DEAR JOYCE: Management lied to me about the company's financial stability when I took a new job in a startup. The firm went under three months later for lack of funding. Going to work for that company is the worst mistake I've made since I've been working. How will I know I'm not being lied to again? -- R.O.L.
DEAR R.O.L. -- The upside is that you could have squandered many more months in that fiasco. But you're right: The time has come in your career to get very serious about accepting potential job offers, especially those made by startups.
Try to snag a copy of the company's business plan and review it for probability of success with an accountant, venture capital banker or SCORE consultant (a volunteer who retired from the private business sector and is free to you, thanks to the U.S. Small Business Administration).
And see what you can deduce by foraging for management names on Google, LinkedIn and ZoomInfo.
EXPERT SLEUTHING TIPS. Finding out about publicly traded corporations is comparatively easy, says Jack Plunkett, who should know. "It's much harder to ferret out financial scoop on privately owned businesses where the great majority of jobs are found."
Plunkett, who heads Plunkett Research, Ltd. in Houston (plunkettresearch.com) is a top-of-the-line expert in digging out business and industry information. His company publishes many of the best industry guides available.
Plunkett says it's OK to politely ask about the source of a company's backing -- venture capital? Family owned? Angel investors? "If the company is heavily in debt, beware of potential financial instability," the ace researcher warns.
"Venture funding is OK as long as growth milestones are being met. It is also reasonable to ask whether a company is profitable."
Plunkett identifies a good question to ask venture-backed companies: "What 'round' of funding has been achieved?" Why does this information matter? "Series A is a very early stage. Angel funding is even earlier, and risky from a job seeker's point of view. Early funding is no guarantee of future success," he explains.
Additional Plunkett tips to help you ferret out the real state of affairs in small businesses:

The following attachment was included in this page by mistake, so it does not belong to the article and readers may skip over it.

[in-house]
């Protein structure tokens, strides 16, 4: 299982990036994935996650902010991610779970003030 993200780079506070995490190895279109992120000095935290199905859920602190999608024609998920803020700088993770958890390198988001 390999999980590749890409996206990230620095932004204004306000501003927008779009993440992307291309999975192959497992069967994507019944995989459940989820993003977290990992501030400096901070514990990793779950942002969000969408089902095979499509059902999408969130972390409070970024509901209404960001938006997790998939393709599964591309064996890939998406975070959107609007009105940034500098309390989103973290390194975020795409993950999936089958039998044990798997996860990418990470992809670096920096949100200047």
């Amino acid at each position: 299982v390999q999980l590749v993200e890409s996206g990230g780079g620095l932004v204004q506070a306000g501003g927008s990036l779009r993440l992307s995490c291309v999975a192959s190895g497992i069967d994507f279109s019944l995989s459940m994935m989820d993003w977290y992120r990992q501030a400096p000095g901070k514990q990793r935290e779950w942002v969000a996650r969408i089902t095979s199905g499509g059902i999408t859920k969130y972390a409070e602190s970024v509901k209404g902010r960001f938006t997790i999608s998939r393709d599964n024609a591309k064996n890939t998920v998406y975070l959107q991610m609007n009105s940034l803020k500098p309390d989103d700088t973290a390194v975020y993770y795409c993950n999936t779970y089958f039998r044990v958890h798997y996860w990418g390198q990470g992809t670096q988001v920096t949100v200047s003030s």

"Search online for solid reports about a prospective employer. Check The Business Journals (bizjournals.com) for companies of all types and VentureBeat (venturebeat.com) for venture-funded firms. Consider buying a credit report from Experian.com -- it might be the smartest investment you ever make."
If you're worried about spending 25 hours a day trusting-but-verifying the viability of startups and other small firms, Plunkett offers practical advice:
"To do a job search, there's no sense in trying to become a financial analyst on your own. Short-cut your task by choosing reliable references."
SMART VIDEOS. When you're looking at a new job or career and would like to glimpse what's around the corner, check out free videos to open your eyes. Plunkett's company has produced a five-six minute video for each chapter of his award-winning book, "The Next Boom: What You Absolutely, Positively Have to Know About the World Between Now and 2025."
The videos reflect heavy-duty research on such critical topics as demographic changes and globalization, as well as the future of energy, health care, nanotech, biotech and remote wireless sensors. View the videos at YouTube.com/plunkettresearch.
DEAR JOYCE: With all the educational scrambling to stay employed, have you been hearing from readers about their getting email spam from a company claiming it will award a master's degree in business administration in 30 days if recipients will pay $125 to cover handling and shipping costs? -- A.F.
DEAR A.F. -- No, I haven't. And as I think about it, the apparent absence of scam education spam is surprising because when the economy sweats, degree mills come out of the woodwork.
(E-mail career questions for possible use in this column to Joyce Lain Kennedy at firstname.lastname@example.org; use "Reader Question" for subject line. Or mail her at Box 368, Cardiff, CA 92007.)